This is my first year being able to come to the annual Agile conference. It is definately everything I thought it would be so far, and I’m having a blast. Here’s a recap of some of the more interesting things that have happened over the past 2 days:
Sunday (Day 1):
The day started off flying from Tampa to Minneapolis. Got into the hotel only to find out that they thought I was supposed to check in Saturday, and had promptly cancelled my reservation. They seem to have it worked out, though there was a vague threat that I wouldn’t have a room past Tuesday. We’ll see.
After checking in, I wandered over to a talk by Scott Ambler on the state of Agile. I found it interesting first because I’ve heard a lot of discussion about whether Agile has “Crossed the Chasm”. Which is interesting since Agile is a collection of a lot of practices, each of which are going to apply differently to an organization. But I digress.
Scott’s talk covered a survey he did about the adoption of Agile technologies in organizations. It was pretty interesting, and I am looking forward to downloading the data and looking at it. One of the more notable things was that roughly 1100 respondents were doing XP, but only around 400 were doing Pair Programming. Nice. (Sarcasm intended – since Pair Programming is a fundamental part of XP).
After the talk, the group of us from CARFAX headed over to the pub and talked for a bit, then went back over for the icebreaker event. Lots of fun, including magic tricks, group pictures, Dance Dance Revolution, and the fun task of meeting lots of people in person that for the past 3 years I’ve only ever talked to via email.
Monday (Day 2):
The morning started off with an excellent presentation by Peter Coffee, the technical editor for EWeek. EWeek is an interesting magazine, because I always figured it was just some rehash of the week to gain advertiser dollars. But Peter’s talk was very enlightning, and it was obvious he had some clue as to what was going on. So I guess I’ll have to pay a little more attention to the magazine now.
Peter discussed several books that he always wants on his bookshelf. The four books were Robert Townsend’s “Up the Organization”, John Gall’s “Systemantics”, Tom Peters’ “Thriving on Change”, and, of course, Tom Friedman’s “The World is Flat”. Some choice ideas that came out were:
- Trying to be like GM by imitating them is like trying to be an opera singer by gaining weight
- Make proposals that scare people
- The Japanese word for “large” is literally translated “not delicately crafted”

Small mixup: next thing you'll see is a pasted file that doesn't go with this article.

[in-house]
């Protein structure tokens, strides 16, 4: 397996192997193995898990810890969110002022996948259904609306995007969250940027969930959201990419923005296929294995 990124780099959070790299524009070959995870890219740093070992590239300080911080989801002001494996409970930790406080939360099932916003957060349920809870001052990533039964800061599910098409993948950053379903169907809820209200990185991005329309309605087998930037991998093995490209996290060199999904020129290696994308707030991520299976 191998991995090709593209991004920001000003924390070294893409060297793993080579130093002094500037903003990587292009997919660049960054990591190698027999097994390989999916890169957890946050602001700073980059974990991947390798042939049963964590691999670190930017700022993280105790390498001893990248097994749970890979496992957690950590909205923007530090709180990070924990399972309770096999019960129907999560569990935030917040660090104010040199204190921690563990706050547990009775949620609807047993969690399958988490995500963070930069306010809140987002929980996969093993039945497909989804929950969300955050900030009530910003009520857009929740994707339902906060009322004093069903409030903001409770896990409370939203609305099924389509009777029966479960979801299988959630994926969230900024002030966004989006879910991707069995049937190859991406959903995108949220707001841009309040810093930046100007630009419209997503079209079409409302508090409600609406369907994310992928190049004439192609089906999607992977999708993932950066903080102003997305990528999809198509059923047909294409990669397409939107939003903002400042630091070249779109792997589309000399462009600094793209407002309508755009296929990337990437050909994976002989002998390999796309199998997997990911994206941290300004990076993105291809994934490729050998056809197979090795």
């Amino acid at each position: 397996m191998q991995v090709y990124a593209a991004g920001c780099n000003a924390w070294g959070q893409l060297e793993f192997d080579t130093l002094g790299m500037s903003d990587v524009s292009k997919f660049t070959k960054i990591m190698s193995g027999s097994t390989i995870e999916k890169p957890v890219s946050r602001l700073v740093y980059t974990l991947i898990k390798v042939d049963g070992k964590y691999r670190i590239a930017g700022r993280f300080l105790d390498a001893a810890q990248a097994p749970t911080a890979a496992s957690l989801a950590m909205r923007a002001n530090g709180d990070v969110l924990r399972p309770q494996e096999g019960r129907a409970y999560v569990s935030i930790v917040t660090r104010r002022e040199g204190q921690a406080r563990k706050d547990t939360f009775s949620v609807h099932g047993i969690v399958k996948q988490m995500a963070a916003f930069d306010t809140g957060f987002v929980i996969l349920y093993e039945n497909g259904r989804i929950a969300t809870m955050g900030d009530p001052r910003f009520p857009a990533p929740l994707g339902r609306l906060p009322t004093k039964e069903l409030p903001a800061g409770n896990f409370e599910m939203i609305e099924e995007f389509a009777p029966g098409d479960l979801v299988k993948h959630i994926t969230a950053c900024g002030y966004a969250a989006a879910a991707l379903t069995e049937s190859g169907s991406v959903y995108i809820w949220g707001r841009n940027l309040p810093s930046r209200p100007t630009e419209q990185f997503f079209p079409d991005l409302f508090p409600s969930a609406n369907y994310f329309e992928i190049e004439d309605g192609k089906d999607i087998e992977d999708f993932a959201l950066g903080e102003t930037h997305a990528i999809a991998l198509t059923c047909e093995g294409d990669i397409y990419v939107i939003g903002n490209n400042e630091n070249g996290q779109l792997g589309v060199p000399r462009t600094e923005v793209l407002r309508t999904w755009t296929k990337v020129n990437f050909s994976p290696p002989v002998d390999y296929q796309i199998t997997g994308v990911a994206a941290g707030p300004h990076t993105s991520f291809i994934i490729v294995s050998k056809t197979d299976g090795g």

Afterwards, I wandered over to the Intro to the Agile Manifesto. Yes, I know what the Manifesto is, so why did I go? Because it was given by Jeff Sutherland, Ward Cunningham, Ron Jeffries, and Michael Feathers. I couldn’t pass up the opportunity, and they didn’t disappoint. It was a great look at the practices, even if there was a little battle where the practices were shown in the presenter’s favorite methodology. Some of the key points were:
- The best devs are 25 times more productive than regular devs, but the best teams are 2098 times more productive
- 50% of project problems are people problems
- Refactoring is like applying algebra to a methematical equation to reorganize and make it clearer
We then broke for lunch, during which I attended an OpenSpace session on interviewing agile candidates. I ended up hanging out in OpenSpace for the rest of the time, attending discussions on teams emphasizing efficiency over passion, distributed XP, and something about disciplines and tools.
Afterwards I headed out to dinner with two guys I know from Florida. They are both using Agile in their companies, in some very interesting industries. In fact, I’ve been surprised at some of the companies here – including Shure (the microphone people), Seagate, Hitachi, and other companies who I primarily think of as hardware vendors. I’ll have to see if there is an embedded XP talk, and if not, maybe I’ll propose that there be one next year.
When I got back, I headed over to an excellent OpenSpace discussion on Cutting Edge Technologies for Organizational Change. I am always fascinated by organizations and the inner workings of them, and this was a fun time talking about our experiences with various organizations.
I finished up the night by passing by one guy with a laptop and a sign that said “Please pair with me on Mozilla Code”. We were joined by The Corey Haines and after about an hour we were able to get the test to pass, at which point we were rewarded with extremely nifty Firefox hats. Yay!
That wraps up the first two days of Agile 2006. I have a feeling the week is just going to fly by, and I’ll have to be driving back to Missouri before I know it. If you are at the conference, do keep an eye out and wave if you come across me.